* Unlike the previous cycle, this will not be a long string of hikes. This is because the Fed is not hiking based on economic strength or high inflation. They will be hiking to remove *some* of the excess accommodation. The hike may cause growth and inflation to slow, so unless the economy picks up steam, the hiking cycle could be short-lived. So I think the Fed may hike 3-4 times, after which the need to hike further will depend on a pick-up in growth and inflation.”
I totally agree with both views, how would analyse value with options/futures based in this view(opinion).
Let’s say, play white vs reds, or reds vs greens? or white vs greens ( I know you like large legs :D).
Curve AdvisorKeymasterOctober 31, 2015 at 2:34 pmPost count: 612
Analyzing “value” is a bit difficult in the front of the curve this environment. Historicals won’t be as useful, because we hadn’t really been in this position before. I suppose you could argue we were here before the June and September meetings, but 1.5 months before those meetings, I didn’t think a hike was even close to “likely.” The Dec is the first meeting where I would put the odds noticeably above 50%, assuming the data comes in-line. With historicals being less important, because we may be changing regimes, what you are left with is a judgement as to how you think the central bank will weigh the odds and/or an opinion as to how you think the data will come out.
One of the core trades we have done is to buy Z-H 3 mo spread. This was not-so-great during the last payroll, but considering the data has been poor, it has been a good trade to buy on a dip. I mentioned in the newsletter last week that I liked buying 0EH put structures on a rally, but this statement was more hawkish than I would have expected, so we never got to do anything. Other ways you can express a view is to buy a spread in the whites vs selling a spread further out the curve. But it’s hard to say in a vacuum. The ideal structure for you will depend on how you see the cumulative distribution of hikes by each meeting date, and how you see the future probability distribution of hikes.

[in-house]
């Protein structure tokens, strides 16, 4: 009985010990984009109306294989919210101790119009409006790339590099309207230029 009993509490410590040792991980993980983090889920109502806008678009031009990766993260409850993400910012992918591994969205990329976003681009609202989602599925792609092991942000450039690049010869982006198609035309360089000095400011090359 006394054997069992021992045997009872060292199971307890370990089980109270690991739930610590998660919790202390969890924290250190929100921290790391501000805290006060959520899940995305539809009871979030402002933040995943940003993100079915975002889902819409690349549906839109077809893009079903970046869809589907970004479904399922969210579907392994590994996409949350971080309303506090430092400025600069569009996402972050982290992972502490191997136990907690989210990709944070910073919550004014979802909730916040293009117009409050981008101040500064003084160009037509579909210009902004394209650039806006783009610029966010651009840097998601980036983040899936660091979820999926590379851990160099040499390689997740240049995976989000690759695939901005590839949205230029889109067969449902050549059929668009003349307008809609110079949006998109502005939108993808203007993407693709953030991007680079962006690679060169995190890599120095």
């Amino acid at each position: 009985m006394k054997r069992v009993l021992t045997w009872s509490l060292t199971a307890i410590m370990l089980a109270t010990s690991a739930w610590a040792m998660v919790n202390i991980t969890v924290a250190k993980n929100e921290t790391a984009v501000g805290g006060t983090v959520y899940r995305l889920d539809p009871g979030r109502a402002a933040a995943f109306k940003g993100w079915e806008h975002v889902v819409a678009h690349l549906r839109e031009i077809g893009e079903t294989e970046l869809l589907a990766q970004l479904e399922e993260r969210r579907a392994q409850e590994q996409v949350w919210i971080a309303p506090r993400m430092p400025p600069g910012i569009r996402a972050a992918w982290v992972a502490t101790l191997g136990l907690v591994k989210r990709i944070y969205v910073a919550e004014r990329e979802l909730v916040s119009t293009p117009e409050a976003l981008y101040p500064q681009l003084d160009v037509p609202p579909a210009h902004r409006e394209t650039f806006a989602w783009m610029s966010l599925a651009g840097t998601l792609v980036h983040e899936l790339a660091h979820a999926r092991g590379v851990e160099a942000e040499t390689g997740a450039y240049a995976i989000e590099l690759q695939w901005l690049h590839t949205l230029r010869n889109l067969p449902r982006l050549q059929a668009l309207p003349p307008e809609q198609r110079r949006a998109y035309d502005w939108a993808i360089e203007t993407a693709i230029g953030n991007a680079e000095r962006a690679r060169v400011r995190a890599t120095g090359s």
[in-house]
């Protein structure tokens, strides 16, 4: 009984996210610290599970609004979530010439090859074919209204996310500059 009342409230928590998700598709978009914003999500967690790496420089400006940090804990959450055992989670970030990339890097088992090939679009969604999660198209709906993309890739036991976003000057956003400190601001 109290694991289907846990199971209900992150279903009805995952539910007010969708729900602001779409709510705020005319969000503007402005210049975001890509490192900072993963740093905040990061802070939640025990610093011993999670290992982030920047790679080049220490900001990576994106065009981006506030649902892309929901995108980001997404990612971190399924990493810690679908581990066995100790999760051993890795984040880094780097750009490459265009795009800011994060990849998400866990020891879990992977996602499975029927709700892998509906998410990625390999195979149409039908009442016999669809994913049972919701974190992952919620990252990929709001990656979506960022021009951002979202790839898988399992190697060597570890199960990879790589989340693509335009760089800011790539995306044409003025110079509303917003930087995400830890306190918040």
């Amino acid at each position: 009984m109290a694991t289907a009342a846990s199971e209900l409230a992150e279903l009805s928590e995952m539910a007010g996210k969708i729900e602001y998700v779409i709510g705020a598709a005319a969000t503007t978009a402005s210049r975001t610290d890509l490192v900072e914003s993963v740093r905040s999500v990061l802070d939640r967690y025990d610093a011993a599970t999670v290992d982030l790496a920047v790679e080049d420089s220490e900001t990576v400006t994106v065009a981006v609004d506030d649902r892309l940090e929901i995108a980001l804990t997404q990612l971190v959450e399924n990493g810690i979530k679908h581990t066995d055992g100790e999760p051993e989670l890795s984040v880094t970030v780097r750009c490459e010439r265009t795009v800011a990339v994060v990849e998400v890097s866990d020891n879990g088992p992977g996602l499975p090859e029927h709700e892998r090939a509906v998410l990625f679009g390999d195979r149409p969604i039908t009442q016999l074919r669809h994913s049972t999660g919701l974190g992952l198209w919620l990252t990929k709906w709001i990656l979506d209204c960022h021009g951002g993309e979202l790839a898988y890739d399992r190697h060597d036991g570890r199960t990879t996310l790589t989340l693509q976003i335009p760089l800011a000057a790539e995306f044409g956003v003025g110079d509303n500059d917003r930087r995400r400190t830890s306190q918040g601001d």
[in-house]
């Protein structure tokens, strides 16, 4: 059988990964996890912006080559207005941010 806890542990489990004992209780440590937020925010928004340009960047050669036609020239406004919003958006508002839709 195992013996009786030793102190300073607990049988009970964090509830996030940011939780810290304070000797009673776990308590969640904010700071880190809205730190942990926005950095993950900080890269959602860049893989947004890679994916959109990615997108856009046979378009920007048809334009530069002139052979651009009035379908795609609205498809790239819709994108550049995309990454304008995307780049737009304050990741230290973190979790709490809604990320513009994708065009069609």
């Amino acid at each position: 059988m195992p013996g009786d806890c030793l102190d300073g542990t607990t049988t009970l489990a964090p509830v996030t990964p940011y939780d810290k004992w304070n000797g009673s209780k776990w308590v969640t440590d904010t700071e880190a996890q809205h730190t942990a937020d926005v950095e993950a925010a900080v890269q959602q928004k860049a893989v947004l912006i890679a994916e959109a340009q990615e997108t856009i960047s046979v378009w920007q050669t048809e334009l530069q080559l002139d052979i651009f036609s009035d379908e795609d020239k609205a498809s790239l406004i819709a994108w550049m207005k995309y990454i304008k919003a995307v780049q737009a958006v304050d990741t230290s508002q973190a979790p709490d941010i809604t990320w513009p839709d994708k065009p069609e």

[Note: I will move the last few posts into the “Regime Change” thread next week]
Curve AdvisorKeymasterNovember 1, 2015 at 9:44 pmPost count: 612
Getting back to your question, I think a shorter spread is better than a wider one. I discussed this in this weekend’s CA that the Fed wants to hike not because the economy is showing strength nor because inflation is high. They are hiking mostly to remove some of the excess accommodation. As a result, you would not expect a long “consistent” hiking cycle. They will remove some accommodation, and see where the economy is. After the first few hikes, you would expect the economy to slow (slightly) and for there to be some downward pressure on inflation (all other things being equal). Since growth and inflation are not on any kind of strong/firm trajectory, this should result in fewer hikes after the first 6-12 months, than in a typical hiking cycle. So I think it pays to focus in the next year or so. The greens led the selloff last week, but I’m not so sure this is “correct,” for this environment.
Curve AdvisorKeymasterDecember 14, 2015 at 12:39 pmPost count: 612
This upcoming week should be the most interesting trading week of the year. We will get liftoff in US rates. The markets have been anticipating this move for years. You should probably mark December 16, 2015 on a list of “key dates”, that accompany your historical analysis worksheets. The reason you keep such a list is to identify points where there may have been major (or minor) regime changes – points in time where the way the way the markets trade could vary. As I always say, you never want to use historicals if you will be comparing apples to oranges. Keeping a list will help you identify where the “turning points” could be. Rather than just looking at the “standard” 3mo, 6mo, 1yr time frames, you may want to also create a custom time frame starting with your key date (or a more relevant point around the key date). Doing so could help you identify how a structure will trade in the new regime more quickly. I mentioned a “more relevant point” because it may be that for whatever reason, there is some excess noise around the key date, or the move involved in the key date was transmitted much earlier. Make a note of this date as well.